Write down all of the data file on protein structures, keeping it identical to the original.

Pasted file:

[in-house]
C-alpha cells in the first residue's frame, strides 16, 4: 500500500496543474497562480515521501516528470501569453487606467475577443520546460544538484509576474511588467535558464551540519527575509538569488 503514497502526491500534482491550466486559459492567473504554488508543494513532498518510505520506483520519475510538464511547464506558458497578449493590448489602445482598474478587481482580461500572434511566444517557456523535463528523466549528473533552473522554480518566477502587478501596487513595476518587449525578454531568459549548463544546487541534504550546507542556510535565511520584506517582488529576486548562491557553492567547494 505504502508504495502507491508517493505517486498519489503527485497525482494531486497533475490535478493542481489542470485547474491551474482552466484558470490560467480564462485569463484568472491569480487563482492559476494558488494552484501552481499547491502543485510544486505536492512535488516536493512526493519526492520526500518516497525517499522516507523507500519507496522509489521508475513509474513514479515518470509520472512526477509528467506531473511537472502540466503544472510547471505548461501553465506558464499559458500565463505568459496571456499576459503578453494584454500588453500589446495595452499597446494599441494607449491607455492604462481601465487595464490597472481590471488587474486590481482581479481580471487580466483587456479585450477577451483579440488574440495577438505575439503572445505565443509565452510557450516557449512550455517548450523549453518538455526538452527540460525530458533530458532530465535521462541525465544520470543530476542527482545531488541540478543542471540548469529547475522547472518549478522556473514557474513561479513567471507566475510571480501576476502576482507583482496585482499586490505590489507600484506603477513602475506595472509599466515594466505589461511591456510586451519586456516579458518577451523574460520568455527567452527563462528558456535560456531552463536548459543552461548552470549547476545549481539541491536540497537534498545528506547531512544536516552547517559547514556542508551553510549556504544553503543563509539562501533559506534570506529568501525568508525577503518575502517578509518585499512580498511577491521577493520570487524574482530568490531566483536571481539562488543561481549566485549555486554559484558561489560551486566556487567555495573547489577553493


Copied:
[in-house]
C-alpha cells in the first residue's frame, strides 16, 4: 500500500496543474497562480515521501516528470501569453487606467475577443520546460544538484509576474511588467535558464551540519527575509538569488 503514497502526491500534482491550466486559459492567473504554488508543494513532498518510505520506483520519475510538464511547464506558458497578449493590448489602445482598474478587481482580461500572434511566444517557456523535463528523466549528473533552473522554480518566477502587478501596487513595476518587449525578454531568459549548463544546487541534504550546507542556510535565511520584506517582488529576486548562491557553492567547494 505504502508504495502507491508517493505517486498519489503527485497525482494531486497533475490535478493542481489542470485547474491551474482552466484558470490560467480564462485569463484568472491569480487563482492559476494558488494552484501552481499547491502543485510544486505536492512535488516536493512526493519526492520526500518516497525517499522516507523507500519507496522509489521508475513509474513514479515518470509520472512526477509528467506531473511537472502540466503544472510547471505548461501553465506558464499559458500565463505568459496571456499576459503578453494584454500588453500589446495595452499597446494599441494607449491607455492604462481601465487595464490597472481590471488587474486590481482581479481580471487580466483587456479585450477577451483579440488574440495577438505575439503572445505565443509565452510557450516557449512550455517548450523549453518538455526538452527540460525530458533530458532530465535521462541525465544520470543530476542527482545531488541540478543542471540548469529547475522547472518549478522556473514557474513561479513567471507566475510571480501576476502576482507583482496585482499586490505590489507600484506603477513602475506595472509599466515594466505589461511591456510586451519586456516579458518577451523574460520568455527567452527563462528558456535560456531552463536548459543552461548552470549547476545549481539541491536540497537534498545528506547531512544536516552547517559547514556542508551553510549556504544553503543563509539562501533559506534570506529568501525568508525577503518575502517578509518585499512580498511577491521577493520570487524574482530568490531566483536571481539562488543561481549566485549555486554559484558561489560551486566556487567555495573547489577553493